“There,” Hillary said with satisfaction. “I love the Sunday crossword.” With that she pushed the paper aside, got up and left the room.
Duncan couldn’t help himself. He reached across the table and pulled the abandoned paper towards himself. Amazingly the crossword was indeed complete. There were a few eraser marks, but it was done. And it was right.
“By golly,” Duncan said aloud. “I think the old girl’s finally getting it.” He smiled and pushed the paper back to the spot where Hillary had left it. When he finished his now cool coffee, he decided to go out to the garage to putter for a while.
The following Sunday, Duncan and Hillary sat as usual at their kitchen table. As Duncan settled into the sports scores, Hillary started searching for a pencil. A few minutes passed before her rummaging annoyed him enough to ask what she was looking for.
“A pencil for the crossword puzzle.”
“There’s a pen right next to the phone. Use that.”
“I can’t do the crossword with a pen. You know that.” This time she opened the cereal cupboard.
“Did you just find a pencil in the cereal cupboard?” Duncan asked, incredulous.
“Yeah. Weird, huh?” Hillary returned to the table and read the first clue. “What’s a three-letter word for mischievous child?”
Duncan sighed. “Imp.” He shook his head.
Just like the previous week, Hillary filled in answers without asking for help and Duncan read the same scores over and over, waiting to be interrupted. Whenever he peeked around his paper, Hillary was either writing or tapping her teeth while she reasoned out an answer. After fifteen minutes, Duncan couldn’t stand it any more. He put down his paper and was just about to ask Hillary how she was making out with the puzzle when the phone rang. Hillary jumped up to answer it and was instantly lost in a deep conversation with the neighbour over another neighbour’s dog.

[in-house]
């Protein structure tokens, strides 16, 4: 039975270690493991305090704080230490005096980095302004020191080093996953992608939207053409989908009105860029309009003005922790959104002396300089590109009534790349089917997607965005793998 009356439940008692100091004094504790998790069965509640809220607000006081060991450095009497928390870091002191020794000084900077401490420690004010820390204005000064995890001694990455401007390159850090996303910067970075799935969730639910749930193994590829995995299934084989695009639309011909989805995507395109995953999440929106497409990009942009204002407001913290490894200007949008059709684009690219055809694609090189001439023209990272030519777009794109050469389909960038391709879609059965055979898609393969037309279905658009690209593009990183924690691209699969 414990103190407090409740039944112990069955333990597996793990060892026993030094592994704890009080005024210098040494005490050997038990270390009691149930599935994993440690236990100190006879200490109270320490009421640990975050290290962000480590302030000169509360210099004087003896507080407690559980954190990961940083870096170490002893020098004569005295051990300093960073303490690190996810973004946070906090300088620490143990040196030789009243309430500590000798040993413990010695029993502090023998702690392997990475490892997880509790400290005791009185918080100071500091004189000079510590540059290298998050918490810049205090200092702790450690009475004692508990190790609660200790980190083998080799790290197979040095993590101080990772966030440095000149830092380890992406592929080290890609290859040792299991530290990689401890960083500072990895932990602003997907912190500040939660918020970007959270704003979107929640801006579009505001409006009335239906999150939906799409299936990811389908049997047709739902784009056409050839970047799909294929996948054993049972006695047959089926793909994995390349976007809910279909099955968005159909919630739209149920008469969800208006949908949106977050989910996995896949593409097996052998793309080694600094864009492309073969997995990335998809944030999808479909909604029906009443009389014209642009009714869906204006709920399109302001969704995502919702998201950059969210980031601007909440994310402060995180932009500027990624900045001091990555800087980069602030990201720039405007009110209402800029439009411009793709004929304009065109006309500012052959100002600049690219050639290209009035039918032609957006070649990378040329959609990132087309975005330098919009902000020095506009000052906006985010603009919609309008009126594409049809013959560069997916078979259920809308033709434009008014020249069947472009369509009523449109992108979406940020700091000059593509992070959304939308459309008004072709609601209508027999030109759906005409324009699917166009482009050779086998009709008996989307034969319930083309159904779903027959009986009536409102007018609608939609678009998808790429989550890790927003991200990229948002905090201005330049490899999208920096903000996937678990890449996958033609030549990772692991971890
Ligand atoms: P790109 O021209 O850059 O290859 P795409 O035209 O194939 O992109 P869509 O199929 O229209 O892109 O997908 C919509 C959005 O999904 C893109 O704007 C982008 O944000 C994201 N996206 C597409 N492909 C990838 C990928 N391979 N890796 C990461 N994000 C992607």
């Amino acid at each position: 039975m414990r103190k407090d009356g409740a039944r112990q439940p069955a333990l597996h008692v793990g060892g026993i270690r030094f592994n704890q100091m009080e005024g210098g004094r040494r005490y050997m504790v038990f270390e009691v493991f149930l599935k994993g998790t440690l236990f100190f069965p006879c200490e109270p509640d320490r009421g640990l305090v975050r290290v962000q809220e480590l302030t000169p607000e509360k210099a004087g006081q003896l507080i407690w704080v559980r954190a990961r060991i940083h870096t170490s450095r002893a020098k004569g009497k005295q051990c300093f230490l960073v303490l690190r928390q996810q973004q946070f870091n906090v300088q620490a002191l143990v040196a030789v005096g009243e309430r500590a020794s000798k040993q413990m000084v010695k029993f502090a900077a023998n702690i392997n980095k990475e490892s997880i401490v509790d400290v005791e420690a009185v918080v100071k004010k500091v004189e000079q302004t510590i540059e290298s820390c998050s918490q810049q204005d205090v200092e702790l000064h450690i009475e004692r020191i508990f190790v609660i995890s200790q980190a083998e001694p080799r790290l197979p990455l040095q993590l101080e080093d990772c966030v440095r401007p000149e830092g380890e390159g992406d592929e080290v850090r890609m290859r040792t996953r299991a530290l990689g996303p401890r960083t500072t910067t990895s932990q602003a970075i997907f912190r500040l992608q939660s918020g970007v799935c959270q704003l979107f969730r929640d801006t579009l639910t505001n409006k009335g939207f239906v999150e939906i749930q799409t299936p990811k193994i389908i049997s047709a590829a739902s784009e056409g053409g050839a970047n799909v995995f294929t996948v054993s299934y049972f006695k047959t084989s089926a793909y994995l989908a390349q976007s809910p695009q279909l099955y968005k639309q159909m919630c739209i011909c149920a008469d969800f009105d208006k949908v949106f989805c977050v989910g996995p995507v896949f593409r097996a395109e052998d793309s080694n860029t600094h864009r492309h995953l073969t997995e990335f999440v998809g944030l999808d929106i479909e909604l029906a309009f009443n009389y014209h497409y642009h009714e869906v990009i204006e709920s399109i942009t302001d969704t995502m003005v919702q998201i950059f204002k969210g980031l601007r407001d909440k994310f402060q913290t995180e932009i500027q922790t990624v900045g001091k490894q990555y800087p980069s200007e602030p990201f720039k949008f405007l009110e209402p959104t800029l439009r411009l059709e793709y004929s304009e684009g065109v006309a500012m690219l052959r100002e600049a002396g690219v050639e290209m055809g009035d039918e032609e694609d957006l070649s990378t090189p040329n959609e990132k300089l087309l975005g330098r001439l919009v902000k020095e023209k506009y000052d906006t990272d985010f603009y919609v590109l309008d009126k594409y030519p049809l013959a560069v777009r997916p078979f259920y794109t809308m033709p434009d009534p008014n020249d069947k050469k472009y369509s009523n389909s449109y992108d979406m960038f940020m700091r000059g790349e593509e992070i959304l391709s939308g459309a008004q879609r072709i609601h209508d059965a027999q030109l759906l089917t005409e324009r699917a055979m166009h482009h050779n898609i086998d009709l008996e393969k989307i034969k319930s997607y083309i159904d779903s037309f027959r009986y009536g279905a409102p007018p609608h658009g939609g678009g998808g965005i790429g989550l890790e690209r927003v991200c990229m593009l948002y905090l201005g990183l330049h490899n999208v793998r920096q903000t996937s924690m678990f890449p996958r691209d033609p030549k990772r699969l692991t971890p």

Duncan reached across the table and pulled the crossword closer so he could check her answers. The puzzle was a little more than half done and two of her answers were incorrect, leaving a couple of blank spots where her mistakes made the next answer impossible. Duncan retrieved the pencil, erased the errors and inserted the right answers. He didn’t mean to keep working on the puzzle, but before he knew it, all the answers had been filled in. Except 108 across. And Duncan had no idea what the answer was.
He was tapping the eraser band against his teeth when Hillary swept back into the room. “You didn’t finish my puzzle did you?” she asked, a little alarmed.
“Uh, well... Not quite.” Duncan put the pencil down and picked up the sports section again as Hillary approached the table.
“Duncan! How could you?”
“I didn’t do it all! I didn’t get one-oh-eight across; a six-letter word for a monarch who’s coronation took place in 1937.”
Hillary sighed. “George,” she said.
“Hmph,” Duncan said, training his eyes on the golf scores. “Before you sit down, could you please pour me another cup of coffee?”